Advice from IGS alumnus Daniel Hirsch

IGS Alumnus Daniel Hirsch (2010) reflects on his time at IGS, gives insight into his career and offers some advice to students wishing to pursue a career in medicine.

Daniel first considered a career in medicine when he was in High School, and when he graduated from IGS he pursued a degree in medical research.

“I think my time at IGS gave me the confidence and curiosity to make the most of opportunities. This has allowed me to travel and study in many places,” Daniel said.

“During my undergraduate degree, I worked in a research lab for a year and realised it wasn’t for me.

“One of the interesting parts of that job was that every week a clinician would visit and present on hospital trials. I remember thinking, ‘I want to do that’.”

While studying and working in medicine, Daniel spent time abroad in Pokhara, Nepal and Glasgow, Scotland.

“Doctors in Nepal still wear white lab coats and I remember that none of them fit me properly. For weeks I couldn’t straighten my arms. The burden of disease is different, with lots of tuberculosis and parasitic infections. The way conditions are managed when resources are limited tends to emphasise the importance of physical examination and local epidemiology, which we sometimes undervalue,” Daniel said.

“Scotland was a completely different experience. I ended up in a small coastal town known as a summer getaway. It was winter. I followed the endocrinology team and spent most of my time learning about diabetes. I enjoyed exploring Scotland when not at the hospital, and one weekend we even got away to Portugal.”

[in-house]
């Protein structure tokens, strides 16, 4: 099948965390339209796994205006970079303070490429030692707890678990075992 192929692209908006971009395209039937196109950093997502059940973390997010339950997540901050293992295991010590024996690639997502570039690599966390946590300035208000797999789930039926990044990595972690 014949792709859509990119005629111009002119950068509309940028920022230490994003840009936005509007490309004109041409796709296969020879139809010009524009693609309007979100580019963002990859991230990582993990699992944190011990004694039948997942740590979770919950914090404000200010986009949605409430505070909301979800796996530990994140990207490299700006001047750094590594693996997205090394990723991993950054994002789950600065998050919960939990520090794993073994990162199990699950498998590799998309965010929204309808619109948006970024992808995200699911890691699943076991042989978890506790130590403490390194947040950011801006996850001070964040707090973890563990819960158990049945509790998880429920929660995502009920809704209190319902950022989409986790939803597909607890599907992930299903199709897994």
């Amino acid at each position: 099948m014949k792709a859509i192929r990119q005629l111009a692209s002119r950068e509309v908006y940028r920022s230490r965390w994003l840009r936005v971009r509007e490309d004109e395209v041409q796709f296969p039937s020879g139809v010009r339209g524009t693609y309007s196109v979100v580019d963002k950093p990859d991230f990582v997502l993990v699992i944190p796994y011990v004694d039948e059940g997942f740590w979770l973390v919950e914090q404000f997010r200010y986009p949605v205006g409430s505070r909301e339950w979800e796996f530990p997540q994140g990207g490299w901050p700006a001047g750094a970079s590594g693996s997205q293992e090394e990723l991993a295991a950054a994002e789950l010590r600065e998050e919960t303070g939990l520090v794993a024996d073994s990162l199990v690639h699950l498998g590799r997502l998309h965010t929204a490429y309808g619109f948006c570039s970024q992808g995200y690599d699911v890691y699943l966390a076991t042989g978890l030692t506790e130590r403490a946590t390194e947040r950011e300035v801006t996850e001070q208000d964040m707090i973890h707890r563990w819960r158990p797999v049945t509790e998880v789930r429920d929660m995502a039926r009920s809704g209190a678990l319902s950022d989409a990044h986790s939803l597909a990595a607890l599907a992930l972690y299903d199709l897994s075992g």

Daniel also travelled and worked in Orange for two years.

“There have been a lot of rewarding moments, but the highlight is definitely the people that I meet and get to work with. Not just other doctors but also nurses and allied health staff,” Daniel said.

This year, Daniel started a new role at The Prince of Wales Hospital as a Medical Registrar.

“My job normally involves a combination of ward rounds, clinics, procedures, being on call, learning and teaching. I am also responsible for the junior doctors on the team and communicating with the consultants,” he said.

“Aside from social distancing, my day-to-day job is actually similar; although, the hospital environment has clearly changed. Everyone is now screened before they are allowed into the building, the way we deliver care has shifted towards tele-health; we have all had to adapt to delivering care over the phone/internet, and our work meetings and lectures have all been moved online. Overall we are a lot more cautious,” he said.

“When the pandemic started I was the renal registrar and a decision was made early to suspend all renal transplants across Australia and New Zealand, which actually meant there was less work! (These have since restarted).

“The COVID-19 pandemic has demonstrated how supportive the medical community in Australia is. We are all very grateful that everyone is taking social distancing and hand hygiene seriously.”

His advice to students is to “always do what interests you and don’t rush,” he said.

“Specific to medicine, I would suggest keeping an open mindset and developing good study habits early.”

Reflecting on his time at IGS, Daniel said ArtsFest was one of the best days of the year.

“I have a great memory of Mr Dennehy teaching us a Haka, and of doing a dance to a medley of ABBA songs,” he said.

“I have several less specific memories of Mr Galea hitting the gong a lot, and of Ms Dodd restoring order to our tutor group several mornings a week.”